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Erdos bio for kids

Chris Gittins recommends the book, “The Boy Who Loved Math: The Improbable Life of Paul Erdos,” by Deborah Heiligman. Gittins reports:

We read it with our soon-to-be-first-grader this evening. She liked it and so did we. I knew a little about Erdos but the book probably quadrupled my knowledge. Thought it might be of interest to readers of your blog who have little kids – and perhaps even to those who don’t.

I haven’t read any books about Erdos myself, as I’ve always been a bit creeped out by the Erdos thing, maybe because I don’t like how it reinforces the idea of mathematicians as weirdos. But I’ll pass along the recommendation. A book called “The Boy Who Loved Math”—I would’ve loved that myself as a kid.

38 Comments

  1. adam says:

    With the ever-rising number of amphetamine prescriptions for children I wonder if there is a chapter that describes Erdos’ fondness for amphetamines as a relatable moment.

  2. Steve Laniel says:

    That children’s book title is a significantly softened version of the adult book title: “The Man Who Loved Only Numbers”.

  3. Richard McElreath says:

    This book was a hit with my son. We read it every night for a week, when we first got it.

  4. Rahul says:

    Ha, you sound rather meh about two of the most fascinating scientists (I think): Feynman & Erdos.

  5. Sean says:

    I’ve gotta agree with the weirdo thing.

  6. Dzhaughn says:

    Andrew, the only reason you are creeped out by this sort of thing is because you are a numbers person, not a people person. :)

  7. Martha says:

    “I’ve always been a bit creeped out by the Erdos thing, maybe because I don’t like how it reinforces the idea of mathematicians as weirdos.”

    I’ve thought of Erdos as eccentric, but never as a weirdo. (I checked this out with a colleague, who agrees.) But possibly there is a generational thing going on here — I think I first encountered Erdos while I was an undergraduate, in the early 60’s (before Andrew was born?). I don’t recall whether he was asked to speak in one of my classes, or whether he gave a special talk for undergraduates, or whether the honors math students were encouraged to attend the talk he was giving for the department.

    I recall encountering him on at least a couple of other occasions thereafter. One I remember the details of; the other(s) I’m fuzzy on as far as location. Some things I remember from hearing him talk (either in formal talks or in conversations at parties) include: Calling young people “epsilons,” his offering prizes for solutions of problems, his talking about “The Book.” I remember his once saying, “I know this is true, but I haven’t proved it yet.” I also learned from others about his peripatetic lifestyle, how Ron Graham acted as his banker, and, of course, Erdos numbers (Mine is 4, which can be traced by at least 3 paths.)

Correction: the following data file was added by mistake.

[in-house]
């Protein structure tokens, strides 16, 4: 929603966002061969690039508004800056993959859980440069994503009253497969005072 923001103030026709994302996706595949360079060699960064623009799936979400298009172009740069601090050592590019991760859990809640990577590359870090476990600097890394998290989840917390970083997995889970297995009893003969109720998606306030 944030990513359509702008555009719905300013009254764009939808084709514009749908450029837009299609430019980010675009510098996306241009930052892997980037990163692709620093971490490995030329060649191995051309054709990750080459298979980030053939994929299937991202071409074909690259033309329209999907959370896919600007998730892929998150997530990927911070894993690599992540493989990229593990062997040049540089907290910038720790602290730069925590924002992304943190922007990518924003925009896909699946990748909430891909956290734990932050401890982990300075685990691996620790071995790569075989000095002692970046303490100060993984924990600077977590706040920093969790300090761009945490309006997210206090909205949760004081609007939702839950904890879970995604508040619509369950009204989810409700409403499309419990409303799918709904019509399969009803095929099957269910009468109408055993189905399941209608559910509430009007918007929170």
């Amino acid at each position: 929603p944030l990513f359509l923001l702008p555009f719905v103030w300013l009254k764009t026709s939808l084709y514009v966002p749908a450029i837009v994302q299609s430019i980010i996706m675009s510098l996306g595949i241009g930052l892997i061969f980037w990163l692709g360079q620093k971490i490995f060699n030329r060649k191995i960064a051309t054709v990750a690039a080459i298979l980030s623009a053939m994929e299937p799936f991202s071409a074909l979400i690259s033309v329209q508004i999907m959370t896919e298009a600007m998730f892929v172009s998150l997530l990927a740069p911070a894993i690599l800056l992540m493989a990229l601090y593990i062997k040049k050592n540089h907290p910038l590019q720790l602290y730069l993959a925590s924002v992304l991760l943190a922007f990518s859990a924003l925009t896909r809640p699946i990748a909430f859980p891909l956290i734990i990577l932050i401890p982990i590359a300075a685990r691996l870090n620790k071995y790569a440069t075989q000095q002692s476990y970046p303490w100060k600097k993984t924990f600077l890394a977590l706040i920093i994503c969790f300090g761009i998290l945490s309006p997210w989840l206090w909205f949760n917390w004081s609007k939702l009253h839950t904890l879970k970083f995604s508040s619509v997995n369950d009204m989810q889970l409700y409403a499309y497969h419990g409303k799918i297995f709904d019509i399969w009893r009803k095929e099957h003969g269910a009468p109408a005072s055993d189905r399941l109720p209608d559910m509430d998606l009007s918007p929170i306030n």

For me, he’s an integral part of the mathematical landscape.

    • Andrew says:

      Martha:

      My reaction to Erdos is similar (although not identical) to my reactions to Neumann and Feynman, two other great mathematicians/physicists. Everyone seemed to love these guys, but when I read about them, they just seem so full of themselves and obnoxious. But . . . everyone seemed to love these guys, so they probably really were lovable in real life. There’s just something about the stories people tell about them, that turn me off. In contrast, when I read about Stanislaw Ulam, I see that lots of people didn’t like him so much, but I get the impression that I would’ve liked him a lot.

      Just as a point of reference: I met John Conway once and liked him. I didn’t meet him in any formal sense, indeed I wasn’t even introduced to him. I just happened to be at a conference at Princeton once and wandered into the math lounge, I met this guy who showed me a really cool wooden puzzle (so cool that I went home and spent several hours with the saw and sander and constructed one myself). It was only later that I realized this must have been the famous Mr. Life. He wasn’t “charming” but I liked him. He seemed like my kind of guy.

      I also met Freeman Dyson once, but this was for about 30 seconds at some conference, so I just said hi and that was about it.

      • Rahul says:

        Feynman was no-nonsense. He asked blunt, practical questions. It’s like asking after a conference talk why the work presented was useful. It tends to upset people. And label you as obnoxious.

        I rather wish we had a lot more of these “obnoxious” geniuses. Sending Feynman to a modern Psych. Seminar would probably do them a lot of good.